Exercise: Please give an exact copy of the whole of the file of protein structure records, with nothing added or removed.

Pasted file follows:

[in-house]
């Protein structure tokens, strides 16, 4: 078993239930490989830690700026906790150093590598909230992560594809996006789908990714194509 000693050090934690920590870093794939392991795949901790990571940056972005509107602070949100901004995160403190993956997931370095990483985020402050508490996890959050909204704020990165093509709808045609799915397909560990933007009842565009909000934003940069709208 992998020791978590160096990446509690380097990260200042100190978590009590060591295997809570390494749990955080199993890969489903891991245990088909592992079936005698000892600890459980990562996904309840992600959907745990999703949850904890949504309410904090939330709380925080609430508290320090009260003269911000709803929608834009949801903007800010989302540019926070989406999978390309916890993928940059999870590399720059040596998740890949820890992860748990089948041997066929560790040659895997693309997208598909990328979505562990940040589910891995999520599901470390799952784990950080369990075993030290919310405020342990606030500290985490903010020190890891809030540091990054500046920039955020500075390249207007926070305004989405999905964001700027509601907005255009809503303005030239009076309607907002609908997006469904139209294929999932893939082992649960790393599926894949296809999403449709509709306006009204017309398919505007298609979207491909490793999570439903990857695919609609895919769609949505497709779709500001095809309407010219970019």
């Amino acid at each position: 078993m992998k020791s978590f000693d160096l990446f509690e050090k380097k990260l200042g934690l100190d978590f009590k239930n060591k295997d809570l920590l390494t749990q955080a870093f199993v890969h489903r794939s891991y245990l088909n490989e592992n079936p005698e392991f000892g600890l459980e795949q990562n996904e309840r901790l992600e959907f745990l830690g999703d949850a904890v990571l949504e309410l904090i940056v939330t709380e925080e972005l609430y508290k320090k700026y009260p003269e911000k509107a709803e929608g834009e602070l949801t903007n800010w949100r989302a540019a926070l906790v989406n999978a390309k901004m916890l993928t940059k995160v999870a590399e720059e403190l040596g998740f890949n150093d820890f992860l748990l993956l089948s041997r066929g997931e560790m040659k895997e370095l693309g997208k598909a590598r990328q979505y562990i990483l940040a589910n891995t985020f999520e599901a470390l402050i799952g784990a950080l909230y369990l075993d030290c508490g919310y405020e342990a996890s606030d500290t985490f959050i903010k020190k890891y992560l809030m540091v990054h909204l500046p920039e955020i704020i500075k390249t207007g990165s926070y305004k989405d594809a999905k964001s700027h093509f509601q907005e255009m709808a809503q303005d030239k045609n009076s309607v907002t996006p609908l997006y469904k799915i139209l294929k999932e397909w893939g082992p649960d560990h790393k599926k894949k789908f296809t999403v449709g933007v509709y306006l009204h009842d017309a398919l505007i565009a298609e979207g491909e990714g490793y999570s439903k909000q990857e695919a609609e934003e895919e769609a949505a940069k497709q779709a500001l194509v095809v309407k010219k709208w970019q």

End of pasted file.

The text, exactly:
[in-house]
């Protein structure tokens, strides 16, 4: 078993239930490989830690700026906790150093590598909230992560594809996006789908990714194509 000693050090934690920590870093794939392991795949901790990571940056972005509107602070949100901004995160403190993956997931370095990483985020402050508490996890959050909204704020990165093509709808045609799915397909560990933007009842565009909000934003940069709208 992998020791978590160096990446509690380097990260200042100190978590009590060591295997809570390494749990955080199993890969489903891991245990088909592992079936005698000892600890459980990562996904309840992600959907745990999703949850904890949504309410904090939330709380925080609430508290320090009260003269911000709803929608834009949801903007800010989302540019926070989406999978390309916890993928940059999870590399720059040596998740890949820890992860748990089948041997066929560790040659895997693309997208598909990328979505562990940040589910891995999520599901470390799952784990950080369990075993030290919310405020342990606030500290985490903010020190890891809030540091990054500046920039955020500075390249207007926070305004989405999905964001700027509601907005255009809503303005030239009076309607907002609908997006469904139209294929999932893939082992649960790393599926894949296809999403449709509709306006009204017309398919505007298609979207491909490793999570439903990857695919609609895919769609949505497709779709500001095809309407010219970019």
């Amino acid at each position: 078993m992998k020791s978590f000693d160096l990446f509690e050090k380097k990260l200042g934690l100190d978590f009590k239930n060591k295997d809570l920590l390494t749990q955080a870093f199993v890969h489903r794939s891991y245990l088909n490989e592992n079936p005698e392991f000892g600890l459980e795949q990562n996904e309840r901790l992600e959907f745990l830690g999703d949850a904890v990571l949504e309410l904090i940056v939330t709380e925080e972005l609430y508290k320090k700026y009260p003269e911000k509107a709803e929608g834009e602070l949801t903007n800010w949100r989302a540019a926070l906790v989406n999978a390309k901004m916890l993928t940059k995160v999870a590399e720059e403190l040596g998740f890949n150093d820890f992860l748990l993956l089948s041997r066929g997931e560790m040659k895997e370095l693309g997208k598909a590598r990328q979505y562990i990483l940040a589910n891995t985020f999520e599901a470390l402050i799952g784990a950080l909230y369990l075993d030290c508490g919310y405020e342990a996890s606030d500290t985490f959050i903010k020190k890891y992560l809030m540091v990054h909204l500046p920039e955020i704020i500075k390249t207007g990165s926070y305004k989405d594809a999905k964001s700027h093509f509601q907005e255009m709808a809503q303005d030239k045609n009076s309607v907002t996006p609908l997006y469904k799915i139209l294929k999932e397909w893939g082992p649960d560990h790393k599926k894949k789908f296809t999403v449709g933007v509709y306006l009204h009842d017309a398919l505007i565009a298609e979207g491909e990714g490793y999570s439903k909000q990857e695919a609609e934003e895919e769609a949505a940069k497709q779709a500001l194509v095809v309407k010219k709208w970019q």